Campbell’s Seattle attorneys, Anne Preston and Susan Coskey, declined to discuss their allegations against Musso.
Musso said at the time that starter-pistol incident was a joke gone awry, but he resigned and pleaded guilty to fourth-degree assault. He served five days in jail and is now working as a checker at the local Safeway store.
Coskey and Preston said they have “strong concerns” that Coplen’s charges are related to the Musso incident.
“A very good friend of Mr. Musso is now bringing bizarre allegations against Mrs. Campbell out of nowhere,” Coskey said.
The Musso family referred a request for comment to the former principal’s attorney, Carl Maxey, who was not immediately available for comment. Coplen is represented by an associate in Maxey’s Spokane law firm, John Cooper.
Cooper said Coplen and Musso “are on good terms. I don’t know as I would describe them as friends. I would describe them as professionally on good terms.”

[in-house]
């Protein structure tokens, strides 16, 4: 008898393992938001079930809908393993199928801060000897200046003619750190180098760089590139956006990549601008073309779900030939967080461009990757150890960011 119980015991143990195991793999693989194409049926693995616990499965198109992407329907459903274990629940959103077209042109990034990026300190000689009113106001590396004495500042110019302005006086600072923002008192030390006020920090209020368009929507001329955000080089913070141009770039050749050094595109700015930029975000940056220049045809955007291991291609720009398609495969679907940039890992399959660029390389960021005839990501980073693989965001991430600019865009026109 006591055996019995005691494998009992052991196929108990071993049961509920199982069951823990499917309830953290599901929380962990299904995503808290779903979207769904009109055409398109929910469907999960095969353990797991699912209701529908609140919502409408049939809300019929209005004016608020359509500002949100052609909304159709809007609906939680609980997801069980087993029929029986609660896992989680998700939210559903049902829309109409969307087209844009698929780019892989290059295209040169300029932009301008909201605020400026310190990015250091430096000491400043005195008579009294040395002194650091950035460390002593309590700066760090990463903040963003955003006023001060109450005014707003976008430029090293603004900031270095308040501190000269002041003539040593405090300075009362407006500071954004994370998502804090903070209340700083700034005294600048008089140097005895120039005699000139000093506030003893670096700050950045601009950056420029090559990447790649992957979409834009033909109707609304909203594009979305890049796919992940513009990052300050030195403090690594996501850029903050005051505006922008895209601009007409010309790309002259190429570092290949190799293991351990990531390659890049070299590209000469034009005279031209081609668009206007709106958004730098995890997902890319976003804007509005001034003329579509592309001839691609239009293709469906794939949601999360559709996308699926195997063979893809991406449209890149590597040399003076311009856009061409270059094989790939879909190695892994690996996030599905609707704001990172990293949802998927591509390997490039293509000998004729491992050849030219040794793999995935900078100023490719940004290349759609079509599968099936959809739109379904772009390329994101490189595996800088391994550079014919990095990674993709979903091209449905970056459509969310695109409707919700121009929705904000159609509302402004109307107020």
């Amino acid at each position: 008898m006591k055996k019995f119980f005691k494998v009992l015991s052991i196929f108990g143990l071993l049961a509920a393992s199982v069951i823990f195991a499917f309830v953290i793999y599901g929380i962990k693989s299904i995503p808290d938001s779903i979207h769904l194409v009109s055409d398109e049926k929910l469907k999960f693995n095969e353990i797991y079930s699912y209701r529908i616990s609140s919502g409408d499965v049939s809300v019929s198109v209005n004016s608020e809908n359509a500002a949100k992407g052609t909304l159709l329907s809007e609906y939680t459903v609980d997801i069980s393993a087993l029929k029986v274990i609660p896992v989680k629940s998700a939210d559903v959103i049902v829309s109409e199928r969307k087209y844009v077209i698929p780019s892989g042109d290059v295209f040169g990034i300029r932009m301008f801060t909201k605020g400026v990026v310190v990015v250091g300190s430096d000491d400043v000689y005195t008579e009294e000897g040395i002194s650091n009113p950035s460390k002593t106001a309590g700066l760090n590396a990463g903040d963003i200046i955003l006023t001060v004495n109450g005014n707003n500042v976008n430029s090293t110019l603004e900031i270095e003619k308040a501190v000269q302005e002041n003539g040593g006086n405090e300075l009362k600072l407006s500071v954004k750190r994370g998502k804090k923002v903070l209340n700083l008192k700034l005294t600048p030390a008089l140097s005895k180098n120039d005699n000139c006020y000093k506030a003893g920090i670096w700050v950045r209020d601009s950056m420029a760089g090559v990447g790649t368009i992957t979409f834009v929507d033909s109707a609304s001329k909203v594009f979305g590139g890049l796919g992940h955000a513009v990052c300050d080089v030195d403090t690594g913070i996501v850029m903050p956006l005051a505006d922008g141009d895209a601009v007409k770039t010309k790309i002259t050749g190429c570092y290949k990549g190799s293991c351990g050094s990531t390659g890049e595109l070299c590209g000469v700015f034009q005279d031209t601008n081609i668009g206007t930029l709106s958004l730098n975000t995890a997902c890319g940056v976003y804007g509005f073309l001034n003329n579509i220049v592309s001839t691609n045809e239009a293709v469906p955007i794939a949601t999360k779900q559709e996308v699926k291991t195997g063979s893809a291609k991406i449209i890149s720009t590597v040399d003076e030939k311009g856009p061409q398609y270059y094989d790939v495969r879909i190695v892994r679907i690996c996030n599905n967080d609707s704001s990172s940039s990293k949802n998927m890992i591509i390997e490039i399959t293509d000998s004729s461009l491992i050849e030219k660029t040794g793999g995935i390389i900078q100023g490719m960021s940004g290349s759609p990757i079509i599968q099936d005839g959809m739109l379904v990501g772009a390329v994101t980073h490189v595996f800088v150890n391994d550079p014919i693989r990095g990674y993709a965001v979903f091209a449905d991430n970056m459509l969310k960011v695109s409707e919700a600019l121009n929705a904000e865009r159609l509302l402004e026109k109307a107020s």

Coplen insists his complaints have nothing to do with Musso.
Musso was a teacher at the high school when Coplen graduated in 1962, and Musso was principal when Coplen returned from Utah in 1991 and obtained his first teaching job.
Coplen said he worked previously as a telecommunications engineer for the Bell System, as regional engineering manager for a Bell System contractor and as a drug and alcohol counselor in private practice. He is certified as a counselor in Washington, and said in his complaint that Musso planned to have him fill in temporarily for Campbell against her wishes.